When American businessman Philip B. Phil Crosby started his consulting management company in 1979, he embraced the principle of Doing It Right the First Time (DIRFT) for a very good reason.
During the late 1970s and into the 1980s, American manufacturers were experiencing a crisis of sorts. Because of a loss in market share, owing to the emergence of quality Japanese goods across the global market, Crosby bolstered and buttressed the DIRFT principle with a deep-rooted belief.
He believed that an organisation that establishes good quality management principles will see savings returns that more than pay for the cost of the quality system: “Quality is free”. It is less expensive to do it right the first time than to pay for rework and repairs.
Partly as a result of Crosby’s initiatives, the American economy rebounded with 13 million new jobs between 1982 and 1987 under the presidency of Ronald Reagan.
To understand what Phil Crosby believed and practised, he said: “People are conditioned to believe that error is inevitable. However, we do not accept the same standard when it comes to our personal life. If we did, we would resign ourselves to being shortchanged now and then when we cash our [paycheque]. We would expect hospital nurses to drop a certain percentage of all newborn babies. We would expect to go home to the wrong house periodically. As individuals, we do not tolerate these things. Thus we have a double standard, one for ourselves, one for the company.”
In another attempt to make the Barbados National Energy Plan efficient and effective, it appears that criticisms were heeded and there are intentions to correct some previous mistakes.
It also appears that establishing a scheduled and planned renewable energy industry was hampered by the absence of appropriate rules and regulations – some that ignored the role of producers-cum-consumers.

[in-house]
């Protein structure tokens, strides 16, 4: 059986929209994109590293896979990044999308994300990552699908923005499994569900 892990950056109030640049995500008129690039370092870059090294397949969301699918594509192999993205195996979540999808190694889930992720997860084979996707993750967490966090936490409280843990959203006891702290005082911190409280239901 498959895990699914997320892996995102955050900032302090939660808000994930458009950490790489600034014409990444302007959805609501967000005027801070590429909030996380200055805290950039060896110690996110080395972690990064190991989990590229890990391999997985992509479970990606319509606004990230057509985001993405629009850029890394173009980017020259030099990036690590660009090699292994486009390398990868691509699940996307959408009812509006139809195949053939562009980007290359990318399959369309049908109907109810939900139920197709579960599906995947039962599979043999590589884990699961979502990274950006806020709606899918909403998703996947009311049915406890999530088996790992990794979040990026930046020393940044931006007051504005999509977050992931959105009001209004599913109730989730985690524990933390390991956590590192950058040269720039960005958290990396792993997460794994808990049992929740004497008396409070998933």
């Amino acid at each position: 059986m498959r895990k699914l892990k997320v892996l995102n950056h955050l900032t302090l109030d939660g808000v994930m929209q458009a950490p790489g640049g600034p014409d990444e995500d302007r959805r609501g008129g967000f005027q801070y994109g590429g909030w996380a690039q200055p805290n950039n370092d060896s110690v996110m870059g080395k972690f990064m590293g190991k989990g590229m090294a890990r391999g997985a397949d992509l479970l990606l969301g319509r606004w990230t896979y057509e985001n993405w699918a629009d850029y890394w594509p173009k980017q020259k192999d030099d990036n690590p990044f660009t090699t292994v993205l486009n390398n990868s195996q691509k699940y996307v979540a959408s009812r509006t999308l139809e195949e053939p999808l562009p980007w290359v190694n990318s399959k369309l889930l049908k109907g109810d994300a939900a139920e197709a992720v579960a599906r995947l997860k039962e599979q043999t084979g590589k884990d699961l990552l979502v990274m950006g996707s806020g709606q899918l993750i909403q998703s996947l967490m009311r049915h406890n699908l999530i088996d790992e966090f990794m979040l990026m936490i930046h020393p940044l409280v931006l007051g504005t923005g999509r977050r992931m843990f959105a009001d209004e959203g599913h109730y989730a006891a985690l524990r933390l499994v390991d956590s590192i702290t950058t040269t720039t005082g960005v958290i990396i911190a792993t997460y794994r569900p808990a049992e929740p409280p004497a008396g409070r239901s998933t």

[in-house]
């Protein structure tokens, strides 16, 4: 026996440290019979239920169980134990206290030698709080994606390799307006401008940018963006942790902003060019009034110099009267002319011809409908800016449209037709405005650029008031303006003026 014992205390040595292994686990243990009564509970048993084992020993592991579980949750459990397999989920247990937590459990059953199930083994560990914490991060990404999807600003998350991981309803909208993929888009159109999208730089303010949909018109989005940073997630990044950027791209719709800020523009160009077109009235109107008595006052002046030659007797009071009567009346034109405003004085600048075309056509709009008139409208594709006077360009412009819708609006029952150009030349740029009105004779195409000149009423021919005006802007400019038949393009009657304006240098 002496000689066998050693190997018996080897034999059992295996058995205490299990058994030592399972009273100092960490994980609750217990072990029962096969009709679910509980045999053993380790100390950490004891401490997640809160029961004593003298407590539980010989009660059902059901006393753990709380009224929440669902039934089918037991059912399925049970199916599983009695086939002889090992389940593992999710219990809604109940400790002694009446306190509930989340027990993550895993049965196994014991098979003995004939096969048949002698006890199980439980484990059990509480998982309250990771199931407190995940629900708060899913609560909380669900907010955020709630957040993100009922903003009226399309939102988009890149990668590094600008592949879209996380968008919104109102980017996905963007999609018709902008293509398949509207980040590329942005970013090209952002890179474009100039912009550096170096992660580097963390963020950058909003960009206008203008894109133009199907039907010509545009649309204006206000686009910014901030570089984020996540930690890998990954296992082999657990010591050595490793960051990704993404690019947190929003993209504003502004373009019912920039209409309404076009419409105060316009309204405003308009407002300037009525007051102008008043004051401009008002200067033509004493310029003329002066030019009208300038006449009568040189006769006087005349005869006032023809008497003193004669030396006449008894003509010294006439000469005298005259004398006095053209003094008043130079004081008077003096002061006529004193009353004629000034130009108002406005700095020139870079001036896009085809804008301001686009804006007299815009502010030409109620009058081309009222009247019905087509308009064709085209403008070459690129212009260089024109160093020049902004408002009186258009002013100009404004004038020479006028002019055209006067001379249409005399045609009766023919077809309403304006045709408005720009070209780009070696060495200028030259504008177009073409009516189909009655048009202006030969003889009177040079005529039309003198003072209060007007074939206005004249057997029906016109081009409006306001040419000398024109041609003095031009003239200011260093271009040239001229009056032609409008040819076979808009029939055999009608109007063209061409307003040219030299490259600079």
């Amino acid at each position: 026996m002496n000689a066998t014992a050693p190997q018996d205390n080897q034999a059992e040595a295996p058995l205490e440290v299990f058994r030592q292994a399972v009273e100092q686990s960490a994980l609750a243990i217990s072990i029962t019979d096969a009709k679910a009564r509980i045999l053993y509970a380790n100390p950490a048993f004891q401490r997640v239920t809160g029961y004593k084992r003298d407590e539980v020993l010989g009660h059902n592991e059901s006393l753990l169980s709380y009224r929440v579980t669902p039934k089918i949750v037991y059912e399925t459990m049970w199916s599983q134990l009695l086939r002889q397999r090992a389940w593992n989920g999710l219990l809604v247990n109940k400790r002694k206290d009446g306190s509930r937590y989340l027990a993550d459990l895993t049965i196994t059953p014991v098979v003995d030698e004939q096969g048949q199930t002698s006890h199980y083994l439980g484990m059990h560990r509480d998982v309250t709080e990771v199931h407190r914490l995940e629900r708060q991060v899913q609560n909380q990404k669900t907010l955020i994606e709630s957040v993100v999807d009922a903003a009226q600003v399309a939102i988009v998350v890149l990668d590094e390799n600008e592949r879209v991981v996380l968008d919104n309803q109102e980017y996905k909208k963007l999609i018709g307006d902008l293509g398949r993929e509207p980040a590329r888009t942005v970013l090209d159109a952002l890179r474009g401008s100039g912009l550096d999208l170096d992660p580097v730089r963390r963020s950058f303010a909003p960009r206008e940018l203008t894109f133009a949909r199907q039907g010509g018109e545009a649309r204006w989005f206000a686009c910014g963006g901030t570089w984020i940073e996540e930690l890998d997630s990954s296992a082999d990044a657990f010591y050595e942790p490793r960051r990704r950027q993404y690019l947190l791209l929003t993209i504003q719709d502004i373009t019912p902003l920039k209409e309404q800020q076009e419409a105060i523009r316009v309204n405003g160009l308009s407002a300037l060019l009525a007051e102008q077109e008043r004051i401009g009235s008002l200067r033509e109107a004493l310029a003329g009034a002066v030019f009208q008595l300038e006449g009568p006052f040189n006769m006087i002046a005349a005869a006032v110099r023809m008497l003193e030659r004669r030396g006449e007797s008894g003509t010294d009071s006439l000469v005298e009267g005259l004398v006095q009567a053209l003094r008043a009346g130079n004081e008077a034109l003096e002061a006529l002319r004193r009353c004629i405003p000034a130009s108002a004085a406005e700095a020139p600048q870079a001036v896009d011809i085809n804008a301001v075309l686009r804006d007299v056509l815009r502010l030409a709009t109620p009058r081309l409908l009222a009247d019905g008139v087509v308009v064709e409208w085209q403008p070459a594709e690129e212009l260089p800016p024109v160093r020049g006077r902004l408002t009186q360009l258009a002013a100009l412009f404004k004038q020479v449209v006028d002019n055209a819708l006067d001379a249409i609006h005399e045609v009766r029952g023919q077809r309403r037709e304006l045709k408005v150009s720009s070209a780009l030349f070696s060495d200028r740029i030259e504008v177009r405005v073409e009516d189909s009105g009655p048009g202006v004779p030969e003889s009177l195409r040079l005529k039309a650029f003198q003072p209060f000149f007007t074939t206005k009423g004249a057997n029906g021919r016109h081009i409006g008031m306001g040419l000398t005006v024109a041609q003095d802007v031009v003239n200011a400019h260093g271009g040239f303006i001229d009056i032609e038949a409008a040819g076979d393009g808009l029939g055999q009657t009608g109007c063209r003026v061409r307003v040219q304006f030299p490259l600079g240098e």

While the Minister of Energy is attempting to make renewable energy a reality for all stakeholders, the reminder must be sent out that consumers/customers are critical stakeholders.
No business can succeed in the absence of consumers. There must be a place at the discussion table for producers-cum-consumers, particularly of the residential type.
While a new Energy Supply Act is targeted for June 2024, it is critical that rules and regulations are tailored to embrace each and every potential residential producer of renewable energy.
Economic planners must ensure that foreign and multinational interests coincide with Barbadian national economic goals and expectations.
Anything else is a derogation of the trust of the people of the Republic of Barbados.
Absolution is quite in order.
What has been done to establish the renewable energy industry of Barbados has not been done right the first time.
Please make it right for the majority of Barbadian republicans.